Michael Gorman is a senior as a Mechanical Engineering major at Syracuse University. He is originally from Maui, but has lived in New Zealand and Florida, in addition to traveling to over 35 countries. He is very interested in innovation and design and would one day like to design something of his own. He has a primary interest in the space program and has been passionate about it since he was a kid. He hopes to work with a company that actively designs products or create his own business. In his free time, Michael enjoys working with computers, watching movies, playing sports, and hanging out with friends.

Home Island: Maui
High School: Kamehameha Schools Maui
Institution when accepted: Syracuse University

Cooling a Solar Telescope: Plate Coil Thermal Analysis

Project Site: Daniel K. Inouye Solar Telescope (DKIST)
Mentor: Chriselle Galapon
Co-Mentors: LeEllen Phelps and Guillermo Montijo Jr.

Project Abstract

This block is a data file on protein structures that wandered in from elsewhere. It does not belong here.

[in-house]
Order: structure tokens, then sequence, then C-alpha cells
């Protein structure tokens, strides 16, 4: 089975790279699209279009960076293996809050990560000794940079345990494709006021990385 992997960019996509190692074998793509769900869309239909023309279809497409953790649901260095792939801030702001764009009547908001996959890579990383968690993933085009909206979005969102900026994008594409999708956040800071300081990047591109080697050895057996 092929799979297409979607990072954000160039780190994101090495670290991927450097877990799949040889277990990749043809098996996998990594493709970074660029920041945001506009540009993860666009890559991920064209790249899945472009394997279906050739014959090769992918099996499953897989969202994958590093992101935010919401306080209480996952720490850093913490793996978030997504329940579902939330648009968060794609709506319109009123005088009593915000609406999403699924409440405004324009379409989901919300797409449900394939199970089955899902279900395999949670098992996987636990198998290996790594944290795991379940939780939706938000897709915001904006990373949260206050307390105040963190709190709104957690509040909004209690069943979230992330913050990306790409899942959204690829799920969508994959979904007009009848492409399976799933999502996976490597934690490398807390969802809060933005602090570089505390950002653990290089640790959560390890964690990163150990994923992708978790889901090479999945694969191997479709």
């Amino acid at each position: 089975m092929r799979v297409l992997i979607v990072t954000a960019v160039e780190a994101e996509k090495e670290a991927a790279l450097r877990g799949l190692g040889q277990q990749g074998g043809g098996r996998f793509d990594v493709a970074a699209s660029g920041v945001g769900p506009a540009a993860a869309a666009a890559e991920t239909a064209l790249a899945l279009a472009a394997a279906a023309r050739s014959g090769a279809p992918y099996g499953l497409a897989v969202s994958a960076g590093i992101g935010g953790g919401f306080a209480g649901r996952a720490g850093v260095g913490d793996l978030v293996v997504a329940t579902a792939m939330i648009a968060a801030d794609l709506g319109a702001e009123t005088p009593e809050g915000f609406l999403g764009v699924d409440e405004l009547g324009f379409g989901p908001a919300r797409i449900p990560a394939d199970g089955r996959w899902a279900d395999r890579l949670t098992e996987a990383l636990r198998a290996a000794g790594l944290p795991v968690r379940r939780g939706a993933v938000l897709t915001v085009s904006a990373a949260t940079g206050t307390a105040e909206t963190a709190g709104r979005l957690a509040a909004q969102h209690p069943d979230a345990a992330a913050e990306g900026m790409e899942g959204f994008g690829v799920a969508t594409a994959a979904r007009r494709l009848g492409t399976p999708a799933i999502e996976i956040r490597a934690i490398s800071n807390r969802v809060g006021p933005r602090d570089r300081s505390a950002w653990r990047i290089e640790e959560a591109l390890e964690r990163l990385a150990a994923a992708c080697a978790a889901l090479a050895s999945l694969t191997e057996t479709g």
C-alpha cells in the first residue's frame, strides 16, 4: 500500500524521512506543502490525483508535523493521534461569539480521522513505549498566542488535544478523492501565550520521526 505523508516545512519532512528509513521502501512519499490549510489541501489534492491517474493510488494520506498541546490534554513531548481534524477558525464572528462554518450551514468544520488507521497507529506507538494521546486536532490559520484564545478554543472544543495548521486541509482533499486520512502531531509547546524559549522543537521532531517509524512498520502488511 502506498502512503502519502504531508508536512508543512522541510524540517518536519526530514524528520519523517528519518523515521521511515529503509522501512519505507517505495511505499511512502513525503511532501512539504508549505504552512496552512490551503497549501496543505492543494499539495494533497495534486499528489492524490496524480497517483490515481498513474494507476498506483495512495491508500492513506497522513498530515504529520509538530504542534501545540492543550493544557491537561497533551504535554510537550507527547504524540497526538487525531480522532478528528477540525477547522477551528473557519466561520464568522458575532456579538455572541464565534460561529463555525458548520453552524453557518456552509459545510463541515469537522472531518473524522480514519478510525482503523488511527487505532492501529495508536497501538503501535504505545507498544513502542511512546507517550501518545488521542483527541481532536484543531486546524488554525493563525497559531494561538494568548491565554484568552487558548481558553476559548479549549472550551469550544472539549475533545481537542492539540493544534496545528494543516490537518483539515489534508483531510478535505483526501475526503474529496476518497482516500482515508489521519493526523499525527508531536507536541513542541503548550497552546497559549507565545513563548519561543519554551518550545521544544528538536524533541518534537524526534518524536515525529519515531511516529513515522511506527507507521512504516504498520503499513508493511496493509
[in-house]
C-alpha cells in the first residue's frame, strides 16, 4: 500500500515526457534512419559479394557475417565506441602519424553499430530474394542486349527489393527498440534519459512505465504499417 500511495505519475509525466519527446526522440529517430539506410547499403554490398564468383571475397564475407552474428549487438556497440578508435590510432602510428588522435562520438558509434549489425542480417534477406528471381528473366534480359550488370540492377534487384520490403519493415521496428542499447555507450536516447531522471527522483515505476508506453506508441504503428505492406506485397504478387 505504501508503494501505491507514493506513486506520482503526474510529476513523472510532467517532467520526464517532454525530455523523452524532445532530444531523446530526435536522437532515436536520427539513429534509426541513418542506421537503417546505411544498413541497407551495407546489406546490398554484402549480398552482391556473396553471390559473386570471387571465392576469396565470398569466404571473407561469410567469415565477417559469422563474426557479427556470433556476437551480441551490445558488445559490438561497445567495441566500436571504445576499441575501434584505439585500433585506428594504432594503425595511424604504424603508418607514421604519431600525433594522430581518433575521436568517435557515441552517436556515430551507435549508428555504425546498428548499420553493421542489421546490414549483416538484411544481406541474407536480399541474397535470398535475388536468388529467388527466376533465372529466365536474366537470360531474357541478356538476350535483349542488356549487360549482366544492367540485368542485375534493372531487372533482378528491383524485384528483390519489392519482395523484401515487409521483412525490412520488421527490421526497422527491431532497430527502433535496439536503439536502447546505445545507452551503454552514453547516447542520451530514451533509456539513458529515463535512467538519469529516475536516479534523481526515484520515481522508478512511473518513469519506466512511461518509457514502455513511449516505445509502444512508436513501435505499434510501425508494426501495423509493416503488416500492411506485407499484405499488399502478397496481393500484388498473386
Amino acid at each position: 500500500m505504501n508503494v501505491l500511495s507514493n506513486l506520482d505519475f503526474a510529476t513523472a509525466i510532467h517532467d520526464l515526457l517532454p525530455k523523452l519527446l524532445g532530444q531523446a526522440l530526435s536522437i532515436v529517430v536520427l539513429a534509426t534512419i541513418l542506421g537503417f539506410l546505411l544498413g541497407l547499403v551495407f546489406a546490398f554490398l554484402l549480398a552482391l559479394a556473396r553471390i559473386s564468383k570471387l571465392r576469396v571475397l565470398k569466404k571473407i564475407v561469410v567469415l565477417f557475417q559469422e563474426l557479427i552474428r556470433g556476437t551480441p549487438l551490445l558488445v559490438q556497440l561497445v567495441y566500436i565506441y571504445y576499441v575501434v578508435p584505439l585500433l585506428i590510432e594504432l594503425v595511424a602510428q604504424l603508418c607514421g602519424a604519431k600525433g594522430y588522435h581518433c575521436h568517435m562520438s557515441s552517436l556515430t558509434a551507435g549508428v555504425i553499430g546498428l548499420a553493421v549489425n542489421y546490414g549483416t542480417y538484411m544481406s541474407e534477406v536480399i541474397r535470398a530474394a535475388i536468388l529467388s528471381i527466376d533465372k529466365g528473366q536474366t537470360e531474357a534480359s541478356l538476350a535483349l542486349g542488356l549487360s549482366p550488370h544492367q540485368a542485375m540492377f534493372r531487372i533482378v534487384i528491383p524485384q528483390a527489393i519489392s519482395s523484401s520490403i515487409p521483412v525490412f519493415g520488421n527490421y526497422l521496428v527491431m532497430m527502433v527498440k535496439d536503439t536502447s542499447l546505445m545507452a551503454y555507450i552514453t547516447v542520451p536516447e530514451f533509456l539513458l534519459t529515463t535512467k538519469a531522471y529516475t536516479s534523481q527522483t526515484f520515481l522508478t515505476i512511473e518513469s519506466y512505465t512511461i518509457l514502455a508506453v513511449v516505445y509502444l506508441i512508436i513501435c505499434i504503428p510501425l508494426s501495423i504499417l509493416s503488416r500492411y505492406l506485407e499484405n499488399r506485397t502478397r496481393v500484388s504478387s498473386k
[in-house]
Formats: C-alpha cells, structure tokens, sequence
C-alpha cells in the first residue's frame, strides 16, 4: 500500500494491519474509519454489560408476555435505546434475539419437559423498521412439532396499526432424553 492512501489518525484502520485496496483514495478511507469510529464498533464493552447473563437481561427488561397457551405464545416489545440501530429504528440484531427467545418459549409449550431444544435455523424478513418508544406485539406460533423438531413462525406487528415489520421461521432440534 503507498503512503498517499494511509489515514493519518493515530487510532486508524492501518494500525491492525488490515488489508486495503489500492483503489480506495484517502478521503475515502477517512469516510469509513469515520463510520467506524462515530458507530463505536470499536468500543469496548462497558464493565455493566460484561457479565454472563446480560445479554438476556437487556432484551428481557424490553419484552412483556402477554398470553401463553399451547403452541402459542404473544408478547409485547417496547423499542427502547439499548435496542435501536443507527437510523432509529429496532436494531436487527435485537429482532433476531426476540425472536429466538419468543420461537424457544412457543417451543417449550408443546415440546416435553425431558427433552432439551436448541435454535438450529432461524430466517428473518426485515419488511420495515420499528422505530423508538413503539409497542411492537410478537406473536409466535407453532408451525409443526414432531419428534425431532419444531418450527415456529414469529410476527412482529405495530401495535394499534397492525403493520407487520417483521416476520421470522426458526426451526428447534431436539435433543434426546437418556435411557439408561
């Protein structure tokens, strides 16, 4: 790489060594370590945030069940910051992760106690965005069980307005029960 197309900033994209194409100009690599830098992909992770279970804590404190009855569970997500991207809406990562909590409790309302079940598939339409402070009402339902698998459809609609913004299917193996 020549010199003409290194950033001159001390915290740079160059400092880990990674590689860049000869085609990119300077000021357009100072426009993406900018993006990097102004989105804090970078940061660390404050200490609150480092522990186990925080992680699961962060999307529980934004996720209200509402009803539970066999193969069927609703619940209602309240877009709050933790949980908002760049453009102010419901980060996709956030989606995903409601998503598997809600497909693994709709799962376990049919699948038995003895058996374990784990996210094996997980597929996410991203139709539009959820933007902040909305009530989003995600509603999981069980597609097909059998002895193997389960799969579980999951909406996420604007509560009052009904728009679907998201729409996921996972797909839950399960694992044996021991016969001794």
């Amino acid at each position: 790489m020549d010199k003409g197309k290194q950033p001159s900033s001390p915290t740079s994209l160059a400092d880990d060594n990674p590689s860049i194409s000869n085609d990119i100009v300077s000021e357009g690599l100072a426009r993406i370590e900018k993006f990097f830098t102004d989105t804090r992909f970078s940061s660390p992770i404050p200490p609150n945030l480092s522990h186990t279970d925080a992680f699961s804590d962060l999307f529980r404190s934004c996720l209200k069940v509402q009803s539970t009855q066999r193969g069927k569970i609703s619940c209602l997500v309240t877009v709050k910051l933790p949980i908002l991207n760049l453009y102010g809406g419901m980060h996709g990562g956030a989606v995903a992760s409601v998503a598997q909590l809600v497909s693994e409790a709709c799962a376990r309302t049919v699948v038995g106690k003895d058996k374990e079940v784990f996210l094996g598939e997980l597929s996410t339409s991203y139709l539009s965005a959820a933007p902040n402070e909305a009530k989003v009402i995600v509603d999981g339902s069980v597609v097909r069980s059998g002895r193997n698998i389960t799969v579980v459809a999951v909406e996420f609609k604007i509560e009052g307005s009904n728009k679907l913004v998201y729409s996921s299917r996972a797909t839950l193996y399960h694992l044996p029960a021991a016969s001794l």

The extreme climate of Haleakala requires the observatories to actively adapt in order to produce the best possible images. The telescope structure needs to be close to ambient temperature or the images become blurred and unusable. The Daniel K. Inouye Solar Telescope is a unique observatory as it will be actively observing during the day. This means that it will not only need to keep a constant temperature during the day, but also during the night so as not to radiate stored heat to the other telescopes while they are in use. To accomplish this feat, plate coil panels will be installed on the DKIST enclosure that are designed to keep the temperature close to that ambient temperature (between 0°C and -4°C). To ensure this, a test rig has been installed at the summit of Haleakala. The project’s purpose was to verify that the plate coil panels are capable of maintaining this temperature and involved collecting data sets of various variables including pressures, temperatures, flows of coolant, solar radiations and wind velocities during typical operating hours. Using MATLAB, a script was written to observe the plate coil’s thermal performance. The plate coil did not perform as expected, achieving a surface temperature that was generally 2°C above ambient temperature, which indicates that the coolant pumped through the plate coil may not be set to a low enough temperature at this time. Calculated heat depositions from the model were within 25% of the measured design data, a reasonable agreement given the fact that many simplifying assumptions were used in the model. It is recommended to do additional tests at later hours in the day for completeness and to use a larger chiller for the plate coil or to set the coolant flowing through the plate coil to a lower temperature to achieve the desired cooling.